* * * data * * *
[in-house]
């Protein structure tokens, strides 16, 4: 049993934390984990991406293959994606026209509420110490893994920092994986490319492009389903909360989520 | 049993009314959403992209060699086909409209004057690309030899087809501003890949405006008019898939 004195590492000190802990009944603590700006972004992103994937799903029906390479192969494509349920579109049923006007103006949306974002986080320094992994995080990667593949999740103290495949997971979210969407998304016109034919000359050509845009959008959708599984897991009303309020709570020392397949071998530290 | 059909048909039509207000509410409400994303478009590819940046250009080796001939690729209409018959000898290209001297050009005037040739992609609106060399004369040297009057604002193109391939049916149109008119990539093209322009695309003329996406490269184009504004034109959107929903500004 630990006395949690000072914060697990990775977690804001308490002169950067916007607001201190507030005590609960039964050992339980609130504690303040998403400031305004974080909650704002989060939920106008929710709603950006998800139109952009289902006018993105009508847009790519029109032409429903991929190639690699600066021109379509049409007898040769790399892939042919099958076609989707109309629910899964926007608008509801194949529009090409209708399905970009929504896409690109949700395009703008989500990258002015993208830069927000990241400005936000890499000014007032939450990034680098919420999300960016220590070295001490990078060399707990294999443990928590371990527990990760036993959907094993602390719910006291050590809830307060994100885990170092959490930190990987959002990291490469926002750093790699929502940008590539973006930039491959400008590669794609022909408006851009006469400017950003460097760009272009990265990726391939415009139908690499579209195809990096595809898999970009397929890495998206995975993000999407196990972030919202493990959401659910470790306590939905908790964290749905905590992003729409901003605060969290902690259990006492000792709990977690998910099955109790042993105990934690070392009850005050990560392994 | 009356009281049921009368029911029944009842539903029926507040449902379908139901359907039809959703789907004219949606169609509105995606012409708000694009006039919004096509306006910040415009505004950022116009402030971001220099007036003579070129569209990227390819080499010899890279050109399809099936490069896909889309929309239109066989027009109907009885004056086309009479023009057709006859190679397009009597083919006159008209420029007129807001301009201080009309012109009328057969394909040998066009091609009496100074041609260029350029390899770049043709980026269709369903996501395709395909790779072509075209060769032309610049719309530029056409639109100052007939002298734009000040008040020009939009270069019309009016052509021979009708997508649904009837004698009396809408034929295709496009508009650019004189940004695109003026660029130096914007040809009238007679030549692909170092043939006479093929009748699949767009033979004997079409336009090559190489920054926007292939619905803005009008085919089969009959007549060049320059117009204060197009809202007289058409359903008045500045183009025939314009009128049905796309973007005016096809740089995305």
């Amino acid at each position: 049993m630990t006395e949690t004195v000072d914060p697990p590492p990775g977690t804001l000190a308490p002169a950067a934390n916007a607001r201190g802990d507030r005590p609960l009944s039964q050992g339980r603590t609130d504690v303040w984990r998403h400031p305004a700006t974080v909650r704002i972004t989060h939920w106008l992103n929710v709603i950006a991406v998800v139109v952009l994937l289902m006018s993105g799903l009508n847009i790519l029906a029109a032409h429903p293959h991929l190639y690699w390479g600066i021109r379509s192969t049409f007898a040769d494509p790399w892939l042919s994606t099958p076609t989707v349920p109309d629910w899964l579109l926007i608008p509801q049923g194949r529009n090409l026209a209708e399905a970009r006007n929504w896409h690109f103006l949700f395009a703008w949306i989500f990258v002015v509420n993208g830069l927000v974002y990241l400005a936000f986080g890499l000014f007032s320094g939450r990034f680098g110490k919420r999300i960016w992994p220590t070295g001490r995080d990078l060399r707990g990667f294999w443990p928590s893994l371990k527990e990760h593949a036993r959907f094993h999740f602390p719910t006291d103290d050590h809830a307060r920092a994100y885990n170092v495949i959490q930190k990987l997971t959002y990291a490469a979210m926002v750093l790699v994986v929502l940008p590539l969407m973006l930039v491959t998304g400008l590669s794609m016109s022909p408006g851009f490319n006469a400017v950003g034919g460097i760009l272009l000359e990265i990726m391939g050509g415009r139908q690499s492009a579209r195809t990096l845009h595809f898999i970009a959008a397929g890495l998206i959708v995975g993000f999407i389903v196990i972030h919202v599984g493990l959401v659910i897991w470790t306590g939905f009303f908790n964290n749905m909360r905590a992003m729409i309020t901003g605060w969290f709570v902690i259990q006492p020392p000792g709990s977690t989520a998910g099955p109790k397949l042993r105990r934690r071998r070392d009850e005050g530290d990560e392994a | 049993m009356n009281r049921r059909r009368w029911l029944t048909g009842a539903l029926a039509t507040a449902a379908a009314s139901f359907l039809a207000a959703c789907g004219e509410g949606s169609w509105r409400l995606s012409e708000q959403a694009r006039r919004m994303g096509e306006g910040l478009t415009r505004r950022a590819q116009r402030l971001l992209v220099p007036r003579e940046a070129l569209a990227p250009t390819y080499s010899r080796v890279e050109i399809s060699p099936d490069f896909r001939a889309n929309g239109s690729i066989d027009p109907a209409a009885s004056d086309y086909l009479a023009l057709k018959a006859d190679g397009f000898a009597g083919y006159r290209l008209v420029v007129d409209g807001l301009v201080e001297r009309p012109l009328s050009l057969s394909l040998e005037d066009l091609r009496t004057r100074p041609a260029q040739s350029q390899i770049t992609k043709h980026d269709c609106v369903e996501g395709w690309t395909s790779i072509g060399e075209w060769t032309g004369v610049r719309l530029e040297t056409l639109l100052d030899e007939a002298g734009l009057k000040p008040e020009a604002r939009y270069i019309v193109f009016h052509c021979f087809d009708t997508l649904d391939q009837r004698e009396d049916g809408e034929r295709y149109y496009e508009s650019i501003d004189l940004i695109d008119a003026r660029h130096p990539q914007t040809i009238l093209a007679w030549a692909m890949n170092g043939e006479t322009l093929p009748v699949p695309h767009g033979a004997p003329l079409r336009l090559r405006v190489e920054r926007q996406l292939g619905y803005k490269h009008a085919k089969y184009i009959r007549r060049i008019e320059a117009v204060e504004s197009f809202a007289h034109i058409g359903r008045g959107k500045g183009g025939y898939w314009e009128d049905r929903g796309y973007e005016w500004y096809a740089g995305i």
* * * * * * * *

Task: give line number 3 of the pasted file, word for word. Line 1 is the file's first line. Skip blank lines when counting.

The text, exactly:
């Amino acid at each position: 049993m630990t006395e949690t004195v000072d914060p697990p590492p990775g977690t804001l000190a308490p002169a950067a934390n916007a607001r201190g802990d507030r005590p609960l009944s039964q050992g339980r603590t609130d504690v303040w984990r998403h400031p305004a700006t974080v909650r704002i972004t989060h939920w106008l992103n929710v709603i950006a991406v998800v139109v952009l994937l289902m006018s993105g799903l009508n847009i790519l029906a029109a032409h429903p293959h991929l190639y690699w390479g600066i021109r379509s192969t049409f007898a040769d494509p790399w892939l042919s994606t099958p076609t989707v349920p109309d629910w899964l579109l926007i608008p509801q049923g194949r529009n090409l026209a209708e399905a970009r006007n929504w896409h690109f103006l949700f395009a703008w949306i989500f990258v002015v509420n993208g830069l927000v974002y990241l400005a936000f986080g890499l000014f007032s320094g939450r990034f680098g110490k919420r999300i960016w992994p220590t070295g001490r995080d990078l060399r707990g990667f294999w443990p928590s893994l371990k527990e990760h593949a036993r959907f094993h999740f602390p719910t006291d103290d050590h809830a307060r920092a994100y885990n170092v495949i959490q930190k990987l997971t959002y990291a490469a979210m926002v750093l790699v994986v929502l940008p590539l969407m973006l930039v491959t998304g400008l590669s794609m016109s022909p408006g851009f490319n006469a400017v950003g034919g460097i760009l272009l000359e990265i990726m391939g050509g415009r139908q690499s492009a579209r195809t990096l845009h595809f898999i970009a959008a397929g890495l998206i959708v995975g993000f999407i389903v196990i972030h919202v599984g493990l959401v659910i897991w470790t306590g939905f009303f908790n964290n749905m909360r905590a992003m729409i309020t901003g605060w969290f709570v902690i259990q006492p020392p000792g709990s977690t989520a998910g099955p109790k397949l042993r105990r934690r071998r070392d009850e005050g530290d990560e392994a | 049993m009356n009281r049921r059909r009368w029911l029944t048909g009842a539903l029926a039509t507040a449902a379908a009314s139901f359907l039809a207000a959703c789907g004219e509410g949606s169609w509105r409400l995606s012409e708000q959403a694009r006039r919004m994303g096509e306006g910040l478009t415009r505004r950022a590819q116009r402030l971001l992209v220099p007036r003579e940046a070129l569209a990227p250009t390819y080499s010899r080796v890279e050109i399809s060699p099936d490069f896909r001939a889309n929309g239109s690729i066989d027009p109907a209409a009885s004056d086309y086909l009479a023009l057709k018959a006859d190679g397009f000898a009597g083919y006159r290209l008209v420029v007129d409209g807001l301009v201080e001297r009309p012109l009328s050009l057969s394909l040998e005037d066009l091609r009496t004057r100074p041609a260029q040739s350029q390899i770049t992609k043709h980026d269709c609106v369903e996501g395709w690309t395909s790779i072509g060399e075209w060769t032309g004369v610049r719309l530029e040297t056409l639109l100052d030899e007939a002298g734009l009057k000040p008040e020009a604002r939009y270069i019309v193109f009016h052509c021979f087809d009708t997508l649904d391939q009837r004698e009396d049916g809408e034929r295709y149109y496009e508009s650019i501003d004189l940004i695109d008119a003026r660029h130096p990539q914007t040809i009238l093209a007679w030549a692909m890949n170092g043939e006479t322009l093929p009748v699949p695309h767009g033979a004997p003329l079409r336009l090559r405006v190489e920054r926007q996406l292939g619905y803005k490269h009008a085919k089969y184009i009959r007549r060049i008019e320059a117009v204060e504004s197009f809202a007289h034109i058409g359903r008045g959107k500045g183009g025939y898939w314009e009128d049905r929903g796309y973007e005016w500004y096809a740089g995305i």